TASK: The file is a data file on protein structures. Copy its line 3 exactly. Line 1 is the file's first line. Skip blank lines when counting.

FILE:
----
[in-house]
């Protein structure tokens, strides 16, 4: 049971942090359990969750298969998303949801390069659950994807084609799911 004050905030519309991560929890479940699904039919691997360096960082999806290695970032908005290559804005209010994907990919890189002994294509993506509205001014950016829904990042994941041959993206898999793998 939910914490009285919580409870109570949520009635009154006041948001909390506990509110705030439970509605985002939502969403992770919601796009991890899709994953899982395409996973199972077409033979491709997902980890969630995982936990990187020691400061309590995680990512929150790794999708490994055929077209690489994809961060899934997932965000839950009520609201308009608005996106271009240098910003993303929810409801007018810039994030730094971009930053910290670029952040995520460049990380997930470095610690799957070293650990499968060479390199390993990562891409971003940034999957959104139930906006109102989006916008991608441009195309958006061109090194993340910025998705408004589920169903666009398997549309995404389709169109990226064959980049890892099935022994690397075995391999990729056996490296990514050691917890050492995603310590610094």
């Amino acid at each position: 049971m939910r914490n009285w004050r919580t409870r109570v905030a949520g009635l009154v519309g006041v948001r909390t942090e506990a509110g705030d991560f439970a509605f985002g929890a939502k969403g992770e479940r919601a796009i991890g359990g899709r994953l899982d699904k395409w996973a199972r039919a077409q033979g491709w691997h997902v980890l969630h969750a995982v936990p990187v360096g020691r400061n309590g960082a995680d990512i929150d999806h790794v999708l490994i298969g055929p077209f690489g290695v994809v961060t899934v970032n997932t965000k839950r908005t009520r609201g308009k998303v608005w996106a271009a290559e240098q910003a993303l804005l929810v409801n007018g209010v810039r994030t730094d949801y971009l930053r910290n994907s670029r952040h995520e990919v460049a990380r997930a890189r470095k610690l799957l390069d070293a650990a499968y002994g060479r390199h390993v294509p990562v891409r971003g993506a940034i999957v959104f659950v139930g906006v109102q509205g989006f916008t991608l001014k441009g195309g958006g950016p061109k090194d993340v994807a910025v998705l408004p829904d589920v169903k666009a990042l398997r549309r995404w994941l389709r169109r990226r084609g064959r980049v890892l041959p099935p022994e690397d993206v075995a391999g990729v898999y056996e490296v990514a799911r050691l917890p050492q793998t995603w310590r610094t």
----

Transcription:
């Amino acid at each position: 049971m939910r914490n009285w004050r919580t409870r109570v905030a949520g009635l009154v519309g006041v948001r909390t942090e506990a509110g705030d991560f439970a509605f985002g929890a939502k969403g992770e479940r919601a796009i991890g359990g899709r994953l899982d699904k395409w996973a199972r039919a077409q033979g491709w691997h997902v980890l969630h969750a995982v936990p990187v360096g020691r400061n309590g960082a995680d990512i929150d999806h790794v999708l490994i298969g055929p077209f690489g290695v994809v961060t899934v970032n997932t965000k839950r908005t009520r609201g308009k998303v608005w996106a271009a290559e240098q910003a993303l804005l929810v409801n007018g209010v810039r994030t730094d949801y971009l930053r910290n994907s670029r952040h995520e990919v460049a990380r997930a890189r470095k610690l799957l390069d070293a650990a499968y002994g060479r390199h390993v294509p990562v891409r971003g993506a940034i999957v959104f659950v139930g906006v109102q509205g989006f916008t991608l001014k441009g195309g958006g950016p061109k090194d993340v994807a910025v998705l408004p829904d589920v169903k666009a990042l398997r549309r995404w994941l389709r169109r990226r084609g064959r980049v890892l041959p099935p022994e690397d993206v075995a391999g990729v898999y056996e490296v990514a799911r050691l917890p050492q793998t995603w310590r610094t």